Next, let’s look at the very idea of anointing with oil. The bible is filled with this image. Kings, priests and prophets were normally anointed with oil at the beginning of their vocations (cf. Ex 28:41, 1 Sam 15:1, 1Kg 19:16) – in all three cases, a vocation which helps others. As our text from Trent notes, this oil represents the Holy Spirit. Why? Oil was a very important commodity of the ancient Middle East, it being plentifully derived from common plants of that region (olive trees, etc.); as such, it had many uses, in cooking, medicine, grooming and lamps to light the darkness. Having a plentiful supply of oil was synonymous with abundance, while a lack was associated with poverty (cf. 1 Kg 17:11-16). In terms of anointing, we should not think of the ‘dab’ of oil we apply in baptism, confirmation, holy orders, and extreme unction; rather, the image is of an abundance of oil poured on the person:

1 Behold, how good and pleasant it is when brothers dwell in unity! 2 It is like the precious oil upon the head, running down upon the beard, upon the beard of Aaron, running down on the collar of his robes! 3 It is like the dew of Hermon, which falls on the mountains of Zion! For there the LORD has commanded the blessing, life for evermore. (Ps 133)

That’s a lot of oil anointing the high-priest, Aaron. Note the image is of abundance, oil overflowing. As the psalm says, this is related to “the blessing, life for evermore.” To an Israelite, this overflowing oil meant overflowing blessings of food, health, light, beauty, life. These physical things have their counterpart in the spiritual life, which is why this overflowing of oil in an anointing reflects the indwelling of the Holy Spirit, Who provides us with all spiritual goods in abundance. As we’ve seen elsewhere, this indwelling of the Holy Spirit inevitably moves us to help others; this is why this image of the Holy Spirit (anointing) is applied to the other-oriented vocations of priest, prophet and king in the OT. These same vocations are OT types, fulfilled in the Head of the Church, Jesus.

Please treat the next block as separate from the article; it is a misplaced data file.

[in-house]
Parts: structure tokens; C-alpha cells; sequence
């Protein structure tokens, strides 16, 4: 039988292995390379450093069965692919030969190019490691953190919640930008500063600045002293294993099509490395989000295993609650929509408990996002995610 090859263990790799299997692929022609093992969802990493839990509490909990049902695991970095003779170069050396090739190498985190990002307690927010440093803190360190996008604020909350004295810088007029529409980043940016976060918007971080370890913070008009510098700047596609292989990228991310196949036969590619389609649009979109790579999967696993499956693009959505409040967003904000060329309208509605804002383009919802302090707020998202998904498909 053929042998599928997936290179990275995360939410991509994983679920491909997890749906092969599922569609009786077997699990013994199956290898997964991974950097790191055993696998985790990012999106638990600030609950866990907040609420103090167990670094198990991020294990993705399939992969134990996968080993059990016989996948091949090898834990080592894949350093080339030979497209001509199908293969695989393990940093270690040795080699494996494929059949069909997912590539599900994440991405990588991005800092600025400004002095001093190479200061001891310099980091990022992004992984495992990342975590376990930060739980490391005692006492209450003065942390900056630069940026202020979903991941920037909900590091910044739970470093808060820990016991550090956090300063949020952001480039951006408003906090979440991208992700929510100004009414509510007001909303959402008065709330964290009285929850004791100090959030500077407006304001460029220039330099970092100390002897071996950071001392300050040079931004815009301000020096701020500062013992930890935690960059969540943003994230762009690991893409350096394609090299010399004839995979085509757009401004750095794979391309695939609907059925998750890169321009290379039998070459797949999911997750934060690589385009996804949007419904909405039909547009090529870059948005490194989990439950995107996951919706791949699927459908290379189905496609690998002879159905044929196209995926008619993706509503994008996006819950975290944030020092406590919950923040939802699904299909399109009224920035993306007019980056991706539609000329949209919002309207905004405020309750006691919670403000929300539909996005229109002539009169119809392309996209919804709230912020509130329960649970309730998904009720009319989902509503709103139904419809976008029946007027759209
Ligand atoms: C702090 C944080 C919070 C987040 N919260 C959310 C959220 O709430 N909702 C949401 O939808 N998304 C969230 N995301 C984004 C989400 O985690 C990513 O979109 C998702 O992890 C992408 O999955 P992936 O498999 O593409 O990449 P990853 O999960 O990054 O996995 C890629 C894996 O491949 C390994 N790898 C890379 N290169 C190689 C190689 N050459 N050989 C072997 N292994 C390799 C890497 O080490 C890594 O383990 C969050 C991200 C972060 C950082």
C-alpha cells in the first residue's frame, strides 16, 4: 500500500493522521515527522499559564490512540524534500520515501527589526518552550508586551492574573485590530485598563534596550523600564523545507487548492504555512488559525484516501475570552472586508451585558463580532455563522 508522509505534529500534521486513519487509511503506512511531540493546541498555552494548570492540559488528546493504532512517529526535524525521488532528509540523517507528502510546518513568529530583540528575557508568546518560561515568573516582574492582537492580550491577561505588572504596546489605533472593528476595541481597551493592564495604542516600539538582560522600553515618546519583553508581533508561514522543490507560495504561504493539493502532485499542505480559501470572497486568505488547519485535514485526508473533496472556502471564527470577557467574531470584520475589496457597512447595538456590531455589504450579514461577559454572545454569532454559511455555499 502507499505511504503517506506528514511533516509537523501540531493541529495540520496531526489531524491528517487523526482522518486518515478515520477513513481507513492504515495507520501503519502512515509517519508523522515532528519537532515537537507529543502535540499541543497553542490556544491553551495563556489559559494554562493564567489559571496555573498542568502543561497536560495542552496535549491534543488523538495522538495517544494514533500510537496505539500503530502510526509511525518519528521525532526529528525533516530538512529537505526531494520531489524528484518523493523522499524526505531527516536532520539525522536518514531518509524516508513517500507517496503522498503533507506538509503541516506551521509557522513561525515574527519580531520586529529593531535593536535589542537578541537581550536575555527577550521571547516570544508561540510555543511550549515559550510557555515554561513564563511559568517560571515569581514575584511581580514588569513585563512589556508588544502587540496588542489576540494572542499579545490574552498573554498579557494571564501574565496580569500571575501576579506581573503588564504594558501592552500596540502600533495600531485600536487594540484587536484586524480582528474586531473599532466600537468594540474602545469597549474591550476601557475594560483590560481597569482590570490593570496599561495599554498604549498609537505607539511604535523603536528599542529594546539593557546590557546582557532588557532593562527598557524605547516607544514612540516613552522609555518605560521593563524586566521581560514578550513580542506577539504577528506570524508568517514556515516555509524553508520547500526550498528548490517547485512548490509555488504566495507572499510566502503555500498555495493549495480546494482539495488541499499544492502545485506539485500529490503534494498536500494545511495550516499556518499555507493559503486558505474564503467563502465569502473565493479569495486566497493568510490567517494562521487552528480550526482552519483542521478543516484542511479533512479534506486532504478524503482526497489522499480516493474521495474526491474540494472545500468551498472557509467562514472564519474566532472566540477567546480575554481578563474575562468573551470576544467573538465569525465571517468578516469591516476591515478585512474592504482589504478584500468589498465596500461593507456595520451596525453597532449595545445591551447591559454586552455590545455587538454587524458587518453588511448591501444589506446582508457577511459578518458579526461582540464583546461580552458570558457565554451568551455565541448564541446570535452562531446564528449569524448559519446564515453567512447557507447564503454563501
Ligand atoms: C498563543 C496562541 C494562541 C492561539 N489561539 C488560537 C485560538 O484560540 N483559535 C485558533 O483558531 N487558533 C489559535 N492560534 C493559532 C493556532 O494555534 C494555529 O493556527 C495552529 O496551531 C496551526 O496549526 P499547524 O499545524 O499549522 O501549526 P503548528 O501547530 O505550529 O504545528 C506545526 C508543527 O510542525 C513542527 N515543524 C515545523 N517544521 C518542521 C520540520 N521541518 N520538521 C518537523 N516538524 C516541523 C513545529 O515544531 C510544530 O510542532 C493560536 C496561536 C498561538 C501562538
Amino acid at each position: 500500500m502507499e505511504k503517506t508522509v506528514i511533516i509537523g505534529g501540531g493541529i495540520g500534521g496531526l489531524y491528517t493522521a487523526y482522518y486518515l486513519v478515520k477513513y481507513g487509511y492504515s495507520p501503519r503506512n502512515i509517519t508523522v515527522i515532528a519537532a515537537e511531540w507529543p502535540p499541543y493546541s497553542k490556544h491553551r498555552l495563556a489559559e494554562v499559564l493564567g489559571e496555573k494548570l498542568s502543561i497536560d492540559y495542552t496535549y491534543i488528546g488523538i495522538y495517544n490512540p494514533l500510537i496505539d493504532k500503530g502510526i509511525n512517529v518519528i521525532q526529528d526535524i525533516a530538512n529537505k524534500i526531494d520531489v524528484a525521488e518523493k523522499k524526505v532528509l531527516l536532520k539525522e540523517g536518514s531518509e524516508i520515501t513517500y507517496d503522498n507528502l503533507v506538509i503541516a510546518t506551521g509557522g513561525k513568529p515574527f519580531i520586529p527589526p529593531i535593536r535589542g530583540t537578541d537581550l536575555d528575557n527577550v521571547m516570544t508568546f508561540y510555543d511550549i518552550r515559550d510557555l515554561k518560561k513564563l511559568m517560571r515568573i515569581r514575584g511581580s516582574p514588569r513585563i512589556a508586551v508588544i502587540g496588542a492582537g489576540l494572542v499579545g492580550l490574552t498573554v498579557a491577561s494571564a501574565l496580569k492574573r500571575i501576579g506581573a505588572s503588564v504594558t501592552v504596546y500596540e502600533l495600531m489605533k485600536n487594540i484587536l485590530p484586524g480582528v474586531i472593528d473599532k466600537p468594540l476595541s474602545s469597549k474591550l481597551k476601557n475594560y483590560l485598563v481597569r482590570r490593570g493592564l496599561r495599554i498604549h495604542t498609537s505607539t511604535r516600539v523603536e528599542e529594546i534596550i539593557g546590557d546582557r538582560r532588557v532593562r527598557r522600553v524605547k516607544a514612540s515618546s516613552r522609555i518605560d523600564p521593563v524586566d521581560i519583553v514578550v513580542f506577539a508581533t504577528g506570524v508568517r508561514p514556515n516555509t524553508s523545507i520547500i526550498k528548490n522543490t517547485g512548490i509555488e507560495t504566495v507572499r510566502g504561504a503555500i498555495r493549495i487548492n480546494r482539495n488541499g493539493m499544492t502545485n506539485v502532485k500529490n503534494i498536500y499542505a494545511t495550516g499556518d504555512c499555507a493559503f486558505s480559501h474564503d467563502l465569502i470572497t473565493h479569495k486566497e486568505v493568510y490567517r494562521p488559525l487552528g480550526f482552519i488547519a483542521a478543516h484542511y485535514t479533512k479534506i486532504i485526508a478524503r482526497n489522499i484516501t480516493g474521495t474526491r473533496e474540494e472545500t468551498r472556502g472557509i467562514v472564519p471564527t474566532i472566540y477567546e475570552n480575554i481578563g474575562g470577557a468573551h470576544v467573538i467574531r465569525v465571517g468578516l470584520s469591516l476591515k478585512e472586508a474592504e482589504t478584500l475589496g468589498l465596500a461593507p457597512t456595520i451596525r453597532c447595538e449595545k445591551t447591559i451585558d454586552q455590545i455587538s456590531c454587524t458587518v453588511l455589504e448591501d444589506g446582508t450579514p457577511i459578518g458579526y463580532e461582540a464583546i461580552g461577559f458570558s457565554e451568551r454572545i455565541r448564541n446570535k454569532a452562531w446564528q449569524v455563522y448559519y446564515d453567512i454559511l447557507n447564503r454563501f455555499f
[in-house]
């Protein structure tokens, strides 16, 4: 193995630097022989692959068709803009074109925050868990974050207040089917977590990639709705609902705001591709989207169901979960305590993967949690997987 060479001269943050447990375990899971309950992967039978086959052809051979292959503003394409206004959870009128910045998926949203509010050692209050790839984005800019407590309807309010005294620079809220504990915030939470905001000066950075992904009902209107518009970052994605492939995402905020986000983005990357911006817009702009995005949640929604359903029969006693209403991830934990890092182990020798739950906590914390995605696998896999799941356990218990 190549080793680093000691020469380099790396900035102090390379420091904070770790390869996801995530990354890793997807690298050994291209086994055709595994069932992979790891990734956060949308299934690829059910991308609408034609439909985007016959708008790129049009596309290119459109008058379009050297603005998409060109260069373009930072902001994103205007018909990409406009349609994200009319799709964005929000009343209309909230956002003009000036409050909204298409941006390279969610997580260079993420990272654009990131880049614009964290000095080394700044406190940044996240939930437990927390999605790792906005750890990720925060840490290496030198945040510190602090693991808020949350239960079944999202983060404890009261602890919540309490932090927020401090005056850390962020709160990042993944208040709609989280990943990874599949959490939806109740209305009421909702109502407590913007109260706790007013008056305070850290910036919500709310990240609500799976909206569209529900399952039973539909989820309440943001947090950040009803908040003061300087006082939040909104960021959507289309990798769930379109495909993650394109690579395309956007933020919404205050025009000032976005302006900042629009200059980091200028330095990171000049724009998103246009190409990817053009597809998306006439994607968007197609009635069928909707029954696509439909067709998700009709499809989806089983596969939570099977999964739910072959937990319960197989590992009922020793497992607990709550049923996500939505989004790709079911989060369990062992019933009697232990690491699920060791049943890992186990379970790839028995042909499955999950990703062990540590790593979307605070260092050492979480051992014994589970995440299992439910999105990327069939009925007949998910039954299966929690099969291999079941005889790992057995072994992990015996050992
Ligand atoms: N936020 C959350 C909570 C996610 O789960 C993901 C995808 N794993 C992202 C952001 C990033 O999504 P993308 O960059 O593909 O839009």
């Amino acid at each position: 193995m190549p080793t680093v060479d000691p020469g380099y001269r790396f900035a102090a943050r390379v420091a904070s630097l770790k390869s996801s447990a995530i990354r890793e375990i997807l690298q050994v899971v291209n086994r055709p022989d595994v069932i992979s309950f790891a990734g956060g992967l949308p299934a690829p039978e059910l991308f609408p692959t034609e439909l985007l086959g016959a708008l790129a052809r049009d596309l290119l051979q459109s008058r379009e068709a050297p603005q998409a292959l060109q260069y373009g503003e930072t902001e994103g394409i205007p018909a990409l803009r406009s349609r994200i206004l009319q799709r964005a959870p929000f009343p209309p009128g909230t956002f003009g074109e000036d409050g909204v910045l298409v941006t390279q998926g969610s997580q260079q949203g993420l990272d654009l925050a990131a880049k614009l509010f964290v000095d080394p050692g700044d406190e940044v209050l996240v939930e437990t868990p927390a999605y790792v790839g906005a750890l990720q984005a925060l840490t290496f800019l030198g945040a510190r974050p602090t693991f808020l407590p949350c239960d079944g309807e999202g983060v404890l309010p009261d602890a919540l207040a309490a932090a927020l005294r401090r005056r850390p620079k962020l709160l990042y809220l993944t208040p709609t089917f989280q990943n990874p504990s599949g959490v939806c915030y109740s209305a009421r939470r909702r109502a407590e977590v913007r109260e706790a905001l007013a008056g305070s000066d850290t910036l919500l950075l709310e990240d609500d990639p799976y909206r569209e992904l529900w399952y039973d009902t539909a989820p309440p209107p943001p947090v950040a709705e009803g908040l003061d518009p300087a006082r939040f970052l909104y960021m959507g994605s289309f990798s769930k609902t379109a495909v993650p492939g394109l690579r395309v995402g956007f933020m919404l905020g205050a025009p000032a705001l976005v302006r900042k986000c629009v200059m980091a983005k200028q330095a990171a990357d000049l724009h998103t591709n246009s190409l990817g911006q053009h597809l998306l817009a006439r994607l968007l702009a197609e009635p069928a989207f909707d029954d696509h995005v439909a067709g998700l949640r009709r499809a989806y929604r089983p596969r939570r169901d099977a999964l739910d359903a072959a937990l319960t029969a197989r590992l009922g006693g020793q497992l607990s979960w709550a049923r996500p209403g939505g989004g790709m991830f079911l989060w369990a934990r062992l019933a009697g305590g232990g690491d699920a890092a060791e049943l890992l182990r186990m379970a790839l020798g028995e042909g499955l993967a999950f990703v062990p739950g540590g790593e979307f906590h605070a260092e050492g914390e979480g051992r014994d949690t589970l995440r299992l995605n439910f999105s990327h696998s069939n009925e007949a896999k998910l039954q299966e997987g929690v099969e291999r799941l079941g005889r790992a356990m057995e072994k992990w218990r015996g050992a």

This gives us some insight into the meaning of our text from James. The words can indicate either a spiritual resurrection – the forgiveness of sins for a soul on the brink of death - or a physical resurrection – a healing from the bodily illness. Many have argued one or the other. But the use of oil and the mention of the Holy Spirit (plus the fact that this is a sacrament) should point us towards the spiritual understanding as primary. This leaves us, of course, with a physical healing as a secondary possibility, and it is known that sometimes the administration of this sacrament results in physical healing.

Last, let’s consider v.16: Is this reference to confession directing us to the sacrament of Reconciliation, or is this still related to Anointing of the Sick? We don’t know. In fact, our sacrament does not require confession, just the anointing and the words & prayers of the priest. St. Augustine saw in this verse a communal confession, the introductory rites of the Mass where we openly confess our sins to one another (“I confess to Almighty God and to you my brothers and sisters…”). This would be a fairly literal understanding, which is also a common understanding among Reformed Christians. St. Thomas Aquinas saw the sacrament of Penance in this verse. The Council of Trent references this verse in its declarations on the sacrament of Penance, but does so in a way that does not authoritatively define its interpretation this way. We can understand this verse however we want, but it’s a fact that James places it here, with his directives on Extreme Unction. This, again, implies our text and our sacrament is primarily related to the forgiveness of sins. Tying this idea to oil and the Holy Spirit tells us that our sacrament gives a special charism of the Holy Spirit to the soul who is in special need, the soul who needs a powerful remedy against sin as she approaches the eternal embrace of the Lord.